New York Legislators Want School Expectations Based on Race
Albany progressives, backed by the New York City teachers union, want to lower standards for students to attend the Big Apple’s eight specialized high schools because some minority students can’t pass their rigorous entrance exams.
The New York Post took issue with proposed legislation that would change the criteria for New York City’s elite high schools from a merit-based exam to a formula that also considers grade point average and attendance.
“Turns out, minority kids are not passing the exams in numbers proportional to their population. So pols are offering their usual condescending solution: lower standards,” according to the Post editorial.
“ … (I)t’s crystal clear what our elites mean when they claim the exams are ‘biased’ against blacks and Latinos: They’re really saying they don’t believe these kids can pass. We don’t believe that for a moment.”
The Post points out that Asian students, for example, represent half of the students in the city’s top high schools, “more than triple their population.”
Lawmakers should look for ways to improve the achievement of black and Latino students, instead of dragging everyone down, and they need to look no further than the city’s Catholic and charter schools to learn how it’s done, the Post opined.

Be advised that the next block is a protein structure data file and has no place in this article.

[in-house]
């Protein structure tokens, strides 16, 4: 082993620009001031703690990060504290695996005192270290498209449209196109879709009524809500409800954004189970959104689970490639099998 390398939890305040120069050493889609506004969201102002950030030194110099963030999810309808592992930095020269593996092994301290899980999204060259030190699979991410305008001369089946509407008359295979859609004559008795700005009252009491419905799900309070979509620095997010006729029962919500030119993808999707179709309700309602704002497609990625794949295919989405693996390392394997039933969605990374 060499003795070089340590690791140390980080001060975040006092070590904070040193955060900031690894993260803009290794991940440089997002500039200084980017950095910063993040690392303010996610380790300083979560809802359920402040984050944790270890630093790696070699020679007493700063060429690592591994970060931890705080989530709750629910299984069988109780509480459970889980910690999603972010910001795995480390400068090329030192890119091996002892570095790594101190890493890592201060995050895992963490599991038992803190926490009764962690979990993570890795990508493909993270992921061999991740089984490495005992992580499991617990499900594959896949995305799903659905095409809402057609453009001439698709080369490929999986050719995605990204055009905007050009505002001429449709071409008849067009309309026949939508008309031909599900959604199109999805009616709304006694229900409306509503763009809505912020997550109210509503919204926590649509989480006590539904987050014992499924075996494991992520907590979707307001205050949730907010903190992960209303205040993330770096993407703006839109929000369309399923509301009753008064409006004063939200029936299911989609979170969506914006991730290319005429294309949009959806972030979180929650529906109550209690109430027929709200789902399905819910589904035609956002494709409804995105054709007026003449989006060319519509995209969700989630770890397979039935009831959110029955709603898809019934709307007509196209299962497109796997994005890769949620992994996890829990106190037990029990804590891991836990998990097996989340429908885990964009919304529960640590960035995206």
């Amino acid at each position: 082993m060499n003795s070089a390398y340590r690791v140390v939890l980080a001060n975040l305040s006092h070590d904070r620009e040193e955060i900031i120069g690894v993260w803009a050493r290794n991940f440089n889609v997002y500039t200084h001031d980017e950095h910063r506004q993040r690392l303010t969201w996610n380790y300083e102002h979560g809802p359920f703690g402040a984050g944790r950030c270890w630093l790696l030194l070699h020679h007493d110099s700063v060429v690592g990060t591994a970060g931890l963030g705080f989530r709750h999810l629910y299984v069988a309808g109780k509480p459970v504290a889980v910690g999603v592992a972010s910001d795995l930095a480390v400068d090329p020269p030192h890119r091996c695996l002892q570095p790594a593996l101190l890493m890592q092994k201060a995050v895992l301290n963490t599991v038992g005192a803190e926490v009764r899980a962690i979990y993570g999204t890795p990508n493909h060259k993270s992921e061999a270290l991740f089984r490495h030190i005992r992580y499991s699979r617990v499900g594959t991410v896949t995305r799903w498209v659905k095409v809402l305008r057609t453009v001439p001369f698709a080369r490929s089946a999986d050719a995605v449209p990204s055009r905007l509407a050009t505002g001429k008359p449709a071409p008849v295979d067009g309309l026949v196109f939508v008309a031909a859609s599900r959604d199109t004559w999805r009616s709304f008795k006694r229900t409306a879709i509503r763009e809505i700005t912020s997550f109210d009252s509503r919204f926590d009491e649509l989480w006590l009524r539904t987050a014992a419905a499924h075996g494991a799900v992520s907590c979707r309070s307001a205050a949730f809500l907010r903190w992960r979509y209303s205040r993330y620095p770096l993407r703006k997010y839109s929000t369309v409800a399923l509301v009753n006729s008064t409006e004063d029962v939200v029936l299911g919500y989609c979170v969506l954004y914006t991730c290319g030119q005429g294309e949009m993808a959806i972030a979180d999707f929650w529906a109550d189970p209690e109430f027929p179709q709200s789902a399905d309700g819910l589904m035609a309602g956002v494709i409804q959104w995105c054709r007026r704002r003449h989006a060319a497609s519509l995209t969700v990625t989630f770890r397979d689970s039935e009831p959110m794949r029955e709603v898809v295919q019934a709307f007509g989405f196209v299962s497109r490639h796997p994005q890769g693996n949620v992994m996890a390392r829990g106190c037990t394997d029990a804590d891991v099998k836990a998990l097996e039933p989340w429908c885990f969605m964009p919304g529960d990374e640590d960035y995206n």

“Take Regis High school, an all-scholarship Catholic school that also requires applicants to pass a tough exam. Years ago, Regis established its REACH program to give extra academic help for underprivileged minority children from sixth to eighth grade,” according to the Post.
“Today, 20 percent of Regis students are black and Hispanic, and 100 percent of Regis graduates go to college. Regis proves you don’t have to choose between diversity and excellence. And the best charters show the same thing: Black and Hispanic kids can excel when challenged.”
If lawmakers are truly serious about helping minority students reach their full potential, they must address what President George W. Bush perfectly described as “the soft bigotry of low expectations” that has infected too many public school systems, the Post opined.
“Our answer: Give black and Latino children a way to escape failing public grade schools – and their entrance to high-performing high schools won’t be such a problem,” the Post concluded.